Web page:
“Raw”: An Excerpt from Elijah’s Diary.

[ Fiction ]

Elijah’s Diary. Entry Title “Raw.”

Time: Undated.

There’s a soft, pale moon glowing outside. It’s not quite the full moon we loved so much, but it’s almost the end of the month, so maybe the full moon will come soon enough.

I hope.

I miss rambling. We used to call it that; those moments when we’d lie on the grass, under the blanket of stars and just talk, not a care in the world. Food and drink forgotten as we lost each other in each other’s thoughts; running around aimlessly in our own minds, revelling in the fleeting eternity and vastness of just… being.

The comfortable silences that stretched out into everything, in which – my head on your chest – I could hear your heart beat to the rhythm of infinity for hours on end, while you gently ran your fingers over my really awful uncombed hair and all I wanted, all I ever really wanted, was for that infinity to be… infinite.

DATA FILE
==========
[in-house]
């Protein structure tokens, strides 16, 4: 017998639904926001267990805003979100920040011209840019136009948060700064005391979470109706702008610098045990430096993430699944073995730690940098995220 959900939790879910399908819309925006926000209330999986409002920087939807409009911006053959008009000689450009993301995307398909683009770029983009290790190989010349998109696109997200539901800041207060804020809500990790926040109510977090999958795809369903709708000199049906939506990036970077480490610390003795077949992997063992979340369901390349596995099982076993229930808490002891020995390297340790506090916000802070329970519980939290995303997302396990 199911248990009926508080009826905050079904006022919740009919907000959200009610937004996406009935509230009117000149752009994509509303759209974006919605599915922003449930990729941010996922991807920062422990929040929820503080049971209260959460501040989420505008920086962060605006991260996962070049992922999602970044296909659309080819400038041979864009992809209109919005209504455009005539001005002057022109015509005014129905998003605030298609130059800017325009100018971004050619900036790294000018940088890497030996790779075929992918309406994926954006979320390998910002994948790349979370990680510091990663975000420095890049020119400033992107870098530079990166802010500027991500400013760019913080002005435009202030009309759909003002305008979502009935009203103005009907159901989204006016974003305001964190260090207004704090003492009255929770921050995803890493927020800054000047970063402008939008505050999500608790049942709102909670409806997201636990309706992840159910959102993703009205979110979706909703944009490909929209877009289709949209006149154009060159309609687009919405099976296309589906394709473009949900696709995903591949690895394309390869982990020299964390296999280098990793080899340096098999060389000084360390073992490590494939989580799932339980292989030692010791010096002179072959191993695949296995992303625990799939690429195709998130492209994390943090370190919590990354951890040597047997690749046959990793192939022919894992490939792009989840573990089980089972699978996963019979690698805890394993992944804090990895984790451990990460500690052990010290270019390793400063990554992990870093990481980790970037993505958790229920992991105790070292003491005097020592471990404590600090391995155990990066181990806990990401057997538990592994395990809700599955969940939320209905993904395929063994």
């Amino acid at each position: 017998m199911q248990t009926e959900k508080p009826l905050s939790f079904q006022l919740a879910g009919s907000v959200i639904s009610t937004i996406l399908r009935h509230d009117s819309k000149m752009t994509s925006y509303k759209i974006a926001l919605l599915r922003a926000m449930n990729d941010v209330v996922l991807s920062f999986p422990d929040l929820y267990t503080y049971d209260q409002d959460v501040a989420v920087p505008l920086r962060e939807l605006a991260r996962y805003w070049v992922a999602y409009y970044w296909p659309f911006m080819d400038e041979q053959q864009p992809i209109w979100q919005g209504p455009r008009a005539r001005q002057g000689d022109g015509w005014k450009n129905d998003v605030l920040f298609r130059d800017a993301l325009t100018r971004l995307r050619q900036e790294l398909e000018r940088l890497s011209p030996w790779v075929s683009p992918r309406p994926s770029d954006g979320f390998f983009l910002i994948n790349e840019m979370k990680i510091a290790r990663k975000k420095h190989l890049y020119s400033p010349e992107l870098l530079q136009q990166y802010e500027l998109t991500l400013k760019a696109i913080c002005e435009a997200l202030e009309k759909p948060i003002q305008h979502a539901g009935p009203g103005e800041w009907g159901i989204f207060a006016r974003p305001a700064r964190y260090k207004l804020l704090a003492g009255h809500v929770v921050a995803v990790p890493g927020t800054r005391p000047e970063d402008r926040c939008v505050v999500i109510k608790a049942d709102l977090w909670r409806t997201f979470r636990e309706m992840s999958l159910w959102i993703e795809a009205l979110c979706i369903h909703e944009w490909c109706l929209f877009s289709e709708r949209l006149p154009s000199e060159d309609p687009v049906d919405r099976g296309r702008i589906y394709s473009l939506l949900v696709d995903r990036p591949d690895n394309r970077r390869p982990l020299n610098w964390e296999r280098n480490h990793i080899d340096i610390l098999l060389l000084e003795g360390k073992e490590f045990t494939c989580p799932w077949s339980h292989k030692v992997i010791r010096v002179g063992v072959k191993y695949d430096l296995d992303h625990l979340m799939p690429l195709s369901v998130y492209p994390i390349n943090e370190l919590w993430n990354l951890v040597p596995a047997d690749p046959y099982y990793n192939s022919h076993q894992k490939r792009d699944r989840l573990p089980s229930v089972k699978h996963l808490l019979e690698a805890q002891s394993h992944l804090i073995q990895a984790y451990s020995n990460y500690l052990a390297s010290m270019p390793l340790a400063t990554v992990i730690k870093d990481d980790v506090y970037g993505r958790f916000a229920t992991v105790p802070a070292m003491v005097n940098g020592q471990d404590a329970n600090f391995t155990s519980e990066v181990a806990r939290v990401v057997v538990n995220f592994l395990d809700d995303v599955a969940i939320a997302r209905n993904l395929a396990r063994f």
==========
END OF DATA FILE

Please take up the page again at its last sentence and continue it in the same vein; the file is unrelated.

… infinite …

The arguments about books and food and wine; my uncultured self playfully dissing your refined elegance, talking about how the Pinot Noir could only be paired with a cheese whose nams I couldn’t even pronounce, because, by God!, I hated cheese. And of course, my mock French accent was an abomination that you said you never ever wanted to hear again and yet kept giggling at like a little girl each time you heard it.

Continue reading

Henry & Ali. 19th Nov. 2016

[ Fiction ]

Saturday, 12th November, 4:06 AM. Undisclosed Location

“Henry. Dude. Shit. You know… if this had gone any other way, we’d both be dead… right?”

Henry looked over at Ali, who was hunched over, hands resting on his knees, breathing in quick, urgent breaths, trying desperately to calm down, while also needing to get the words out. It felt like they had just run a marathon.